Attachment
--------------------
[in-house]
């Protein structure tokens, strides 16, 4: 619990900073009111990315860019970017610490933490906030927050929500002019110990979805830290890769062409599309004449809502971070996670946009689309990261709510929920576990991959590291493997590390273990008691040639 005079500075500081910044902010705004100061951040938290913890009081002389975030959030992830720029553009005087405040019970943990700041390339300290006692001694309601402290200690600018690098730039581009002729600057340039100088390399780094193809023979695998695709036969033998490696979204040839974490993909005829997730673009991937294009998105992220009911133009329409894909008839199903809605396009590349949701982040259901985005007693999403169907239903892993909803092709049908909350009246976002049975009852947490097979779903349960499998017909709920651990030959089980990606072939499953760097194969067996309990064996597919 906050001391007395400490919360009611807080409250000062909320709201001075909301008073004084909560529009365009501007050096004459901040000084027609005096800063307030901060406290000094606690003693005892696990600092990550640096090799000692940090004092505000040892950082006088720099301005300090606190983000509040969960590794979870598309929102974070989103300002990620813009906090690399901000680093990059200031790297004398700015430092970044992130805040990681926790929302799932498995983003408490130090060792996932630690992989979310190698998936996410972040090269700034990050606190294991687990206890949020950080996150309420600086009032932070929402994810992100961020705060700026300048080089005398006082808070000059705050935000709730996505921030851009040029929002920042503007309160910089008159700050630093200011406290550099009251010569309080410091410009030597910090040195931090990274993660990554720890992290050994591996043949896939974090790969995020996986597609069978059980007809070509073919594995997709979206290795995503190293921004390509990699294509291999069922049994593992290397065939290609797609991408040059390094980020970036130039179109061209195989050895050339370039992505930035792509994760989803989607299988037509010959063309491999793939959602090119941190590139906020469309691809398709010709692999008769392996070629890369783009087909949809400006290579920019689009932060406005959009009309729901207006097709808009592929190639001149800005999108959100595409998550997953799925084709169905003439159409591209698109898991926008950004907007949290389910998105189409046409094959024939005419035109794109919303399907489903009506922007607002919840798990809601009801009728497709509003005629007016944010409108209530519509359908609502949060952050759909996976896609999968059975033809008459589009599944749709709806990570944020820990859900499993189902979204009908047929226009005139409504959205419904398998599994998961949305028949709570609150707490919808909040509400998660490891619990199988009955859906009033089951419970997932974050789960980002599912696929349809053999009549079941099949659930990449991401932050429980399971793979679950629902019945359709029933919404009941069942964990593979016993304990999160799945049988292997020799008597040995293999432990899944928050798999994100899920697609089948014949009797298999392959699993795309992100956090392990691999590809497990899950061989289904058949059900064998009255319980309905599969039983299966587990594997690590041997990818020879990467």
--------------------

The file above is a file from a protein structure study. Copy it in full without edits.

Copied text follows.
[in-house]
């Protein structure tokens, strides 16, 4: 619990900073009111990315860019970017610490933490906030927050929500002019110990979805830290890769062409599309004449809502971070996670946009689309990261709510929920576990991959590291493997590390273990008691040639 005079500075500081910044902010705004100061951040938290913890009081002389975030959030992830720029553009005087405040019970943990700041390339300290006692001694309601402290200690600018690098730039581009002729600057340039100088390399780094193809023979695998695709036969033998490696979204040839974490993909005829997730673009991937294009998105992220009911133009329409894909008839199903809605396009590349949701982040259901985005007693999403169907239903892993909803092709049908909350009246976002049975009852947490097979779903349960499998017909709920651990030959089980990606072939499953760097194969067996309990064996597919 906050001391007395400490919360009611807080409250000062909320709201001075909301008073004084909560529009365009501007050096004459901040000084027609005096800063307030901060406290000094606690003693005892696990600092990550640096090799000692940090004092505000040892950082006088720099301005300090606190983000509040969960590794979870598309929102974070989103300002990620813009906090690399901000680093990059200031790297004398700015430092970044992130805040990681926790929302799932498995983003408490130090060792996932630690992989979310190698998936996410972040090269700034990050606190294991687990206890949020950080996150309420600086009032932070929402994810992100961020705060700026300048080089005398006082808070000059705050935000709730996505921030851009040029929002920042503007309160910089008159700050630093200011406290550099009251010569309080410091410009030597910090040195931090990274993660990554720890992290050994591996043949896939974090790969995020996986597609069978059980007809070509073919594995997709979206290795995503190293921004390509990699294509291999069922049994593992290397065939290609797609991408040059390094980020970036130039179109061209195989050895050339370039992505930035792509994760989803989607299988037509010959063309491999793939959602090119941190590139906020469309691809398709010709692999008769392996070629890369783009087909949809400006290579920019689009932060406005959009009309729901207006097709808009592929190639001149800005999108959100595409998550997953799925084709169905003439159409591209698109898991926008950004907007949290389910998105189409046409094959024939005419035109794109919303399907489903009506922007607002919840798990809601009801009728497709509003005629007016944010409108209530519509359908609502949060952050759909996976896609999968059975033809008459589009599944749709709806990570944020820990859900499993189902979204009908047929226009005139409504959205419904398998599994998961949305028949709570609150707490919808909040509400998660490891619990199988009955859906009033089951419970997932974050789960980002599912696929349809053999009549079941099949659930990449991401932050429980399971793979679950629902019945359709029933919404009941069942964990593979016993304990999160799945049988292997020799008597040995293999432990899944928050798999994100899920697609089948014949009797298999392959699993795309992100956090392990691999590809497990899950061989289904058949059900064998009255319980309905599969039983299966587990594997690590041997990818020879990467």